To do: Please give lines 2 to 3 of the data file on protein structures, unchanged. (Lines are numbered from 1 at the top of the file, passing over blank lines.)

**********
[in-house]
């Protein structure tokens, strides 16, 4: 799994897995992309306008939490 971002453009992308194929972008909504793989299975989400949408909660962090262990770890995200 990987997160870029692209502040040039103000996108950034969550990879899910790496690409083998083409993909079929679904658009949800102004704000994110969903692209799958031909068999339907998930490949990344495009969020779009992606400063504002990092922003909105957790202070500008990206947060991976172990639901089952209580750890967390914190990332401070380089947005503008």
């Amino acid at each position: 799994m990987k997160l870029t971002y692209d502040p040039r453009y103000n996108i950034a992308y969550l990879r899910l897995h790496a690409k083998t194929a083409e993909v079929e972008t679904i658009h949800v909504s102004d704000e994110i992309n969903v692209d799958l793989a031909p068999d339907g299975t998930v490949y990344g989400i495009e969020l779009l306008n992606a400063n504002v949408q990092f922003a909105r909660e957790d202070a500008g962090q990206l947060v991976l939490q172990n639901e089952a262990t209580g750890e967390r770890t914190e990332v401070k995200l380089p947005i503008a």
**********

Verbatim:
């Protein structure tokens, strides 16, 4: 799994897995992309306008939490 971002453009992308194929972008909504793989299975989400949408909660962090262990770890995200 990987997160870029692209502040040039103000996108950034969550990879899910790496690409083998083409993909079929679904658009949800102004704000994110969903692209799958031909068999339907998930490949990344495009969020779009992606400063504002990092922003909105957790202070500008990206947060991976172990639901089952209580750890967390914190990332401070380089947005503008």
């Amino acid at each position: 799994m990987k997160l870029t971002y692209d502040p040039r453009y103000n996108i950034a992308y969550l990879r899910l897995h790496a690409k083998t194929a083409e993909v079929e972008t679904i658009h949800v909504s102004d704000e994110i992309n969903v692209d799958l793989a031909p068999d339907g299975t998930v490949y990344g989400i495009e969020l779009l306008n992606a400063n504002v949408q990092f922003a909105r909660e957790d202070a500008g962090q990206l947060v991976l939490q172990n639901e089952a262990t209580g750890e967390r770890t914190e990332v401070k995200l380089p947005i503008a």